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Robotic doctor to make debut in ME

Asma Ali Zain / 22 April 2011

DUBAI - An automated human-like doctor, Robodoc, is set to debut in the Middle East and assist doctors in managing patients in critical care settings, announced health experts on Thursday.

The breakthrough technological robot has already been launched in 12 states in the US, Mexico, Columbia and Chile.

Robodoc can talk, walk, examine patients and go into the deepest details and report findings accurately, explained Dr Hussain Nasser Al Rahma, president of the 7th Emirates Critical Care Conference that is currently underway in Dubai where the robot is being launched.

The Robodoc is equipped with a high-resolution camera and only needs a high-speed Internet connection to operate.

Doctors can access the patient’s information and guide other colleagues with the help of the robotic doctor no matter wherever they are in the world.

Dr Rahma, who is also the head of ICU, Dubai Hospital, said the launch could take place in any of the regional countries provided related issues were resolved.  He also said the Robodoc was among the several new technologies that were being introduced at the conference.

The Robodoc, the brainchild of Dr Edgar Jimenez, president of the World Federation of Societies of Intensive and Critical Care Medicine, was connected to Orlando Hospital campus in the United States to give doctors attending the conference a first-hand experience of its abilities.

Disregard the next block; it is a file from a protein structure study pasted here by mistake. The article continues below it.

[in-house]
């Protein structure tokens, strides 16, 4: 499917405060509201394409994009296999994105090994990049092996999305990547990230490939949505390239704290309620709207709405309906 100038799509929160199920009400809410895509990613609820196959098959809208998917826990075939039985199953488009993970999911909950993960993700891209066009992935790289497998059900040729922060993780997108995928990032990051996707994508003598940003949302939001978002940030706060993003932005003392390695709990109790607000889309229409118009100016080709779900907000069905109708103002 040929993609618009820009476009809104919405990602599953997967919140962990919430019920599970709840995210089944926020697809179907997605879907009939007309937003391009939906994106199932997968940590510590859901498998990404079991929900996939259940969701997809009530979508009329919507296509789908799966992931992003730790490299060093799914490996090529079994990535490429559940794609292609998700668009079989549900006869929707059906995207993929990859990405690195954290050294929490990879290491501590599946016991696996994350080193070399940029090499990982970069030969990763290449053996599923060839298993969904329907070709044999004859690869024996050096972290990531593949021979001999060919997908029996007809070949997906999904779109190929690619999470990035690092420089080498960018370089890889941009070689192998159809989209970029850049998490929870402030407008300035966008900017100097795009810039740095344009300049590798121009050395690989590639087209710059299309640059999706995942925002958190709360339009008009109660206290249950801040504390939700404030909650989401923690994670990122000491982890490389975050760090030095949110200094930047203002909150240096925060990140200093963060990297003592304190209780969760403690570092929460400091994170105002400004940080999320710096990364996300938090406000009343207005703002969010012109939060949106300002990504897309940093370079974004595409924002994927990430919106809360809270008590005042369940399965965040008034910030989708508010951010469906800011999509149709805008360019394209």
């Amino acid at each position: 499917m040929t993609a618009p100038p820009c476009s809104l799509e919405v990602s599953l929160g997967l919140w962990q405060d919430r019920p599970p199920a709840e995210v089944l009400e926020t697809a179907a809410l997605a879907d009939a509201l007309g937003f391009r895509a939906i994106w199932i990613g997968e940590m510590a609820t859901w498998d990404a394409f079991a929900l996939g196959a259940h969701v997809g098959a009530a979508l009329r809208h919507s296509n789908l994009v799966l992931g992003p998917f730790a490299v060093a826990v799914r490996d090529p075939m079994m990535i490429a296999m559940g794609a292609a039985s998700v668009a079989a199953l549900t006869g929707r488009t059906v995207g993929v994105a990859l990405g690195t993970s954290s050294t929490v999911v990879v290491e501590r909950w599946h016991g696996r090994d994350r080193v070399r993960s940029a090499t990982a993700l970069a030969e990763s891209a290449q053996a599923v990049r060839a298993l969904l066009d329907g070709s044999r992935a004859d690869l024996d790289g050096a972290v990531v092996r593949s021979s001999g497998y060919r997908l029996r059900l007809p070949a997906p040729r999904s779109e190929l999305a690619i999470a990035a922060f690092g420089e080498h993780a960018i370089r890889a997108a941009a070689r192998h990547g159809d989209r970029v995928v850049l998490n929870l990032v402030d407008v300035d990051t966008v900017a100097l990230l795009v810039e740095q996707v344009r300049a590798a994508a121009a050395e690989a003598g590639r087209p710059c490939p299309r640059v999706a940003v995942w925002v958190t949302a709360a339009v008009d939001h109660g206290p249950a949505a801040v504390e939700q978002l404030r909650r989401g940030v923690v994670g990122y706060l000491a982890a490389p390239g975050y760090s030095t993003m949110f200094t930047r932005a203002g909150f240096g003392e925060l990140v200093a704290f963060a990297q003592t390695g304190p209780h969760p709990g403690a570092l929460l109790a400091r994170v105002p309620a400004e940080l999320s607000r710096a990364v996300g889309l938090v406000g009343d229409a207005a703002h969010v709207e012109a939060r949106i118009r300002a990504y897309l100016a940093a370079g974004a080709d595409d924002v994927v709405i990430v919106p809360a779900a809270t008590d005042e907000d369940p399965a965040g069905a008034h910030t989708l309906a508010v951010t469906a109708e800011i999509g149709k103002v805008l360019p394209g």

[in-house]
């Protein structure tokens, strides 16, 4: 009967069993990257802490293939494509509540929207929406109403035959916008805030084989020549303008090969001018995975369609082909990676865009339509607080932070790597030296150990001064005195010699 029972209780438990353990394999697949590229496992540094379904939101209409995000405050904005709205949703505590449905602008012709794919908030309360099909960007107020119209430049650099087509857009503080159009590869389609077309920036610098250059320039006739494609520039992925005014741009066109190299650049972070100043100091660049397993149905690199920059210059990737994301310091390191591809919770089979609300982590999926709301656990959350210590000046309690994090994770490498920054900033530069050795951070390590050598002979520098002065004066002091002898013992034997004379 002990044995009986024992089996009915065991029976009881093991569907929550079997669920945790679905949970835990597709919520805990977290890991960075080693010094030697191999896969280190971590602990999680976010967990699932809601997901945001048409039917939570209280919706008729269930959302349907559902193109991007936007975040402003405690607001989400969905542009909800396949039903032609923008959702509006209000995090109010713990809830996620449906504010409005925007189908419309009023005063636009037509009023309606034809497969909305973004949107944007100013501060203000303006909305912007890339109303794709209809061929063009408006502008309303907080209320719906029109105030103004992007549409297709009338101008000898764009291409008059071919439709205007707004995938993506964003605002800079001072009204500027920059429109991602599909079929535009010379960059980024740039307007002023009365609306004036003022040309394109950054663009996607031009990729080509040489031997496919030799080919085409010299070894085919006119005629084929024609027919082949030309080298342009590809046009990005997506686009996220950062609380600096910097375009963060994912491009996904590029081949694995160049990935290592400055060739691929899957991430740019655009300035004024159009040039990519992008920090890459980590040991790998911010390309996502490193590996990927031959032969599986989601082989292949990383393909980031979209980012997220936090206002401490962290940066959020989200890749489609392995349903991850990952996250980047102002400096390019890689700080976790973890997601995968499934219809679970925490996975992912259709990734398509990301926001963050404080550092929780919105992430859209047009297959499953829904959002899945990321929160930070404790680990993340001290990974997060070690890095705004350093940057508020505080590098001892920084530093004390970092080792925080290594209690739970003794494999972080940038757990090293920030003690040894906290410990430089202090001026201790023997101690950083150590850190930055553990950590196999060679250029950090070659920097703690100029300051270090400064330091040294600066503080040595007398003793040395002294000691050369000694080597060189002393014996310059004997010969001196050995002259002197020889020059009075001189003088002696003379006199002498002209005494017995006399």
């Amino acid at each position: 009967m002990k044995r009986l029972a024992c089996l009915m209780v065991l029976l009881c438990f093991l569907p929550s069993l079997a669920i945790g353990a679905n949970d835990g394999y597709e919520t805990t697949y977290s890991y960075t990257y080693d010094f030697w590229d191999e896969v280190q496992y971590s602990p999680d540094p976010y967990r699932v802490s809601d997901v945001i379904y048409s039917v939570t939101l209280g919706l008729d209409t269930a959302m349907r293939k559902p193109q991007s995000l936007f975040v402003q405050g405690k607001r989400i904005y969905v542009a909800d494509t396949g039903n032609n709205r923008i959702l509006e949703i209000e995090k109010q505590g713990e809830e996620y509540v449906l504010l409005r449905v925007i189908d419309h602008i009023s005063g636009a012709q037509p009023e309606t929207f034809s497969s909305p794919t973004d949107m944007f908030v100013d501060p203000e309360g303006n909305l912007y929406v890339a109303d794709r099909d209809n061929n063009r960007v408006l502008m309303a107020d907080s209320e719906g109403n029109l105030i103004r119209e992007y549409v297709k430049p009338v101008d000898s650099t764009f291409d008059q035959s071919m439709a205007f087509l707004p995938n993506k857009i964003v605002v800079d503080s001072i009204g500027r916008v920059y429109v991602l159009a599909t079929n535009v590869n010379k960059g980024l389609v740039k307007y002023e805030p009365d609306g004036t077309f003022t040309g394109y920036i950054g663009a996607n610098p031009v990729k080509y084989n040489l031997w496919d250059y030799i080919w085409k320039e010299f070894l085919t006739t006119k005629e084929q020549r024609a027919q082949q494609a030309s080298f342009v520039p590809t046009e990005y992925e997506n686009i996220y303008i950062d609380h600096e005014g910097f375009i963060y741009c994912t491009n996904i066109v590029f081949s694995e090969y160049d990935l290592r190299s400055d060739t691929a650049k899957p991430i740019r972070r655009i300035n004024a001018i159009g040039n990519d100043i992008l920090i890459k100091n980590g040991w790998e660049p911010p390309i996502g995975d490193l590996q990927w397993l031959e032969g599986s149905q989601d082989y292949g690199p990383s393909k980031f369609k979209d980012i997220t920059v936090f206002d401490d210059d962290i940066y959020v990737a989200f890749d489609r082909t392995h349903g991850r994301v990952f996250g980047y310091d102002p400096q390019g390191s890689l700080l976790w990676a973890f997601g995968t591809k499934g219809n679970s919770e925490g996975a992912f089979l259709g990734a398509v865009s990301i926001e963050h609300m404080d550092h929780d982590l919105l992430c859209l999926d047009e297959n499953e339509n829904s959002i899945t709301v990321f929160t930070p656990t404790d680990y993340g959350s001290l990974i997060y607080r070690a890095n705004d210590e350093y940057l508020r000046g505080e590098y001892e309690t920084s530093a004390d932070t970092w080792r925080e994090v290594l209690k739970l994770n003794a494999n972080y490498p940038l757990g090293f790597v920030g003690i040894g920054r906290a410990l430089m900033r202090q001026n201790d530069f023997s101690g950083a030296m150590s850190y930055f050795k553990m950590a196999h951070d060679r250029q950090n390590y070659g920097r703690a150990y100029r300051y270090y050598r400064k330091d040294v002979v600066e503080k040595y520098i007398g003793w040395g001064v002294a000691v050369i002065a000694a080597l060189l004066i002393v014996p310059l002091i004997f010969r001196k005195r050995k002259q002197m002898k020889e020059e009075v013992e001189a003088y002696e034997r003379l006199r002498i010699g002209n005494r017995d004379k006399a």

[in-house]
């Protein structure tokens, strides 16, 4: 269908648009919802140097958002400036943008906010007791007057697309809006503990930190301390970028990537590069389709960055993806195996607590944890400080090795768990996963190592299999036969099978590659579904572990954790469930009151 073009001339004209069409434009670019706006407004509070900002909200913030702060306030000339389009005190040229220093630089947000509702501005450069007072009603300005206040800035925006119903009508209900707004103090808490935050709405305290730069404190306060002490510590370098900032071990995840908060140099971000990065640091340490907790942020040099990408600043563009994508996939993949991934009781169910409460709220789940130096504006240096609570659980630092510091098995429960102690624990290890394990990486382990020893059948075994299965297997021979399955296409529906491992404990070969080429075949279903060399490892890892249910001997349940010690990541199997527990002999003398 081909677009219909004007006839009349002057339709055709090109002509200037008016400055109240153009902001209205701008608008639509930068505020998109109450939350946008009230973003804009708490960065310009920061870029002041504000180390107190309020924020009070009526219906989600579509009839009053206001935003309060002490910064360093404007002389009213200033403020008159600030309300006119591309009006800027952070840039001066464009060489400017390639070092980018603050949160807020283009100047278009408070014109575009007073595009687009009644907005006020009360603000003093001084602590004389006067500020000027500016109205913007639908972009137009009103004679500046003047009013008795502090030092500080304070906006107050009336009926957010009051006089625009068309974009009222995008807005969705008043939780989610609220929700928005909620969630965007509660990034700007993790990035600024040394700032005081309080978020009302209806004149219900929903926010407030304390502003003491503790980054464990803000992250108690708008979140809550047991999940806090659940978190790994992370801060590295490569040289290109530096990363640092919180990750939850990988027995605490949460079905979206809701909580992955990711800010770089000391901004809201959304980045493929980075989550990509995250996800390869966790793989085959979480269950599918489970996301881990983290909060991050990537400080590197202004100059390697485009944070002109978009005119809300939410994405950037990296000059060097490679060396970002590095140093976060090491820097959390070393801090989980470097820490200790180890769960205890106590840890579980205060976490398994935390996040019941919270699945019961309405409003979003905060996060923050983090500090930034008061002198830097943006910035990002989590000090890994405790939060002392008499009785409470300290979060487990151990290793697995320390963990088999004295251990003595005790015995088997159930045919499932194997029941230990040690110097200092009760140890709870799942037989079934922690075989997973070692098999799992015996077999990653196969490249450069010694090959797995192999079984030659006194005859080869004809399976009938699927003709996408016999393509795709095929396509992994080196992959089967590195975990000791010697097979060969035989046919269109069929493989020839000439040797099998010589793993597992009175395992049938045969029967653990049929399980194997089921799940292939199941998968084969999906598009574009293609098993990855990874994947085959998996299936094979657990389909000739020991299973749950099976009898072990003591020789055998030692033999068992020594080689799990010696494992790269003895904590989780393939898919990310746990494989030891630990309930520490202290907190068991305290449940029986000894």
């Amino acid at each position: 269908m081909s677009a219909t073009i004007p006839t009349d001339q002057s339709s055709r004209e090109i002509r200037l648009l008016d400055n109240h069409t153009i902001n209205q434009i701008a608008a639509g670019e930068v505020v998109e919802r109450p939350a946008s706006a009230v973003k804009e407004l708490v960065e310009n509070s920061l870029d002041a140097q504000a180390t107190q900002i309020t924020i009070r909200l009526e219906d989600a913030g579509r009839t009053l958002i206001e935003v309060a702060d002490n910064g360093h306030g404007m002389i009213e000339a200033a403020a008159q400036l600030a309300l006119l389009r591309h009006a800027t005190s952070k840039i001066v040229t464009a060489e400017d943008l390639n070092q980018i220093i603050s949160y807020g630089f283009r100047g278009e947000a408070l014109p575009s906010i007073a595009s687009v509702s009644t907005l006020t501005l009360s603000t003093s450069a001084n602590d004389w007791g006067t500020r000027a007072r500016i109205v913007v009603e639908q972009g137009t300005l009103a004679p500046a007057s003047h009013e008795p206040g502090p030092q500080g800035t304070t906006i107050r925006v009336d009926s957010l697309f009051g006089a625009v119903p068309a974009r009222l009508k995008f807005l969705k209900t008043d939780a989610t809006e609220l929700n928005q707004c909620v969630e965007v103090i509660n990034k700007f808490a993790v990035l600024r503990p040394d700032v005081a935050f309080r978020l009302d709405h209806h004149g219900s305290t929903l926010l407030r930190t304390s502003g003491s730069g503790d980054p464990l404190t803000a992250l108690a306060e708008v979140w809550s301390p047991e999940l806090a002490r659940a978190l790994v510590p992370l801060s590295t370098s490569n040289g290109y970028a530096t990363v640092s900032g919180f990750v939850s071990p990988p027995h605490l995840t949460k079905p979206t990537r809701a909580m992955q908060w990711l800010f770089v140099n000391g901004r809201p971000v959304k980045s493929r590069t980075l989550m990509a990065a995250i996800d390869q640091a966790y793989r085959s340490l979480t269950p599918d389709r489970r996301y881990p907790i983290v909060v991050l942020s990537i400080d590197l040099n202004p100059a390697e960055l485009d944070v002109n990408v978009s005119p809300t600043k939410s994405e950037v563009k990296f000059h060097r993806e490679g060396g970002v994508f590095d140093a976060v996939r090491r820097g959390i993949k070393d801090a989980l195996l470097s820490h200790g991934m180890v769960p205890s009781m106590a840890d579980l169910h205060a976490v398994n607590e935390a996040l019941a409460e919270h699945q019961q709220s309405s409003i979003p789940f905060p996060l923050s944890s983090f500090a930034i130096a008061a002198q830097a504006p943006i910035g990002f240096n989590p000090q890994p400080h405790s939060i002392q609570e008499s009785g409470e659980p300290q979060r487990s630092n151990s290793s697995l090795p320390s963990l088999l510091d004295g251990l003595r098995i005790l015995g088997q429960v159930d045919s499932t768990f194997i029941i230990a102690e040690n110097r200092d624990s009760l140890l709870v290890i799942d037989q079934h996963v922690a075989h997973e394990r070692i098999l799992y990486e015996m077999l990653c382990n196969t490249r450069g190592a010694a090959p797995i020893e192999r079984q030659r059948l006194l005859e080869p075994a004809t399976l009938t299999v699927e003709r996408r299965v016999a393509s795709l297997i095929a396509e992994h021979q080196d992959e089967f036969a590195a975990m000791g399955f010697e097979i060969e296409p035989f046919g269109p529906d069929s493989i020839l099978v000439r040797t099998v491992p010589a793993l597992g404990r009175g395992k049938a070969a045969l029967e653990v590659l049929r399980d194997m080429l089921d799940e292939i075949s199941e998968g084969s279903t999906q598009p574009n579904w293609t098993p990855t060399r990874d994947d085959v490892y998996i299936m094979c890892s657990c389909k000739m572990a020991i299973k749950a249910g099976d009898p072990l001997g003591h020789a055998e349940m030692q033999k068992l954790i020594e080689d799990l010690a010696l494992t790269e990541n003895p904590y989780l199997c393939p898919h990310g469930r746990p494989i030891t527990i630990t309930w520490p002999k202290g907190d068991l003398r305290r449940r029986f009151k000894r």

“The Robodoc project was launched for rural areas that are deprived of doctors and do not have specialised people working there,” said Dr Jimenez.

He explained that the Robodoc can manage patients for a doctor while he is away. “All you need is an Internet connection,” he said. A number of similar technological advancements to help doctors in ICUs have already been launched in Dubai Hospital. “Five new equipment are being launched in the conference,” said Dr Rahma.

“Critical care is a fast advancing speciality and is dependent on highly skilled professionals, latest technology and integration of services to achieve the best patient outcomes and to lower mortality rates.”

Director-General of the Dubai Health Authority Qadhi Al Murooshid, while opening the three-day conference, said the intensive care units in Dubai had lower mortality rates.

“We have trained personnel, state-of-the-art medical equipment and this has helped us reduce our mortality rates in ICUs from 60 per cent to 35 per cent, which is less than the international benchmark of 40 to 50 per cent.”   

asmaalizain@khaleejtimes.com

 
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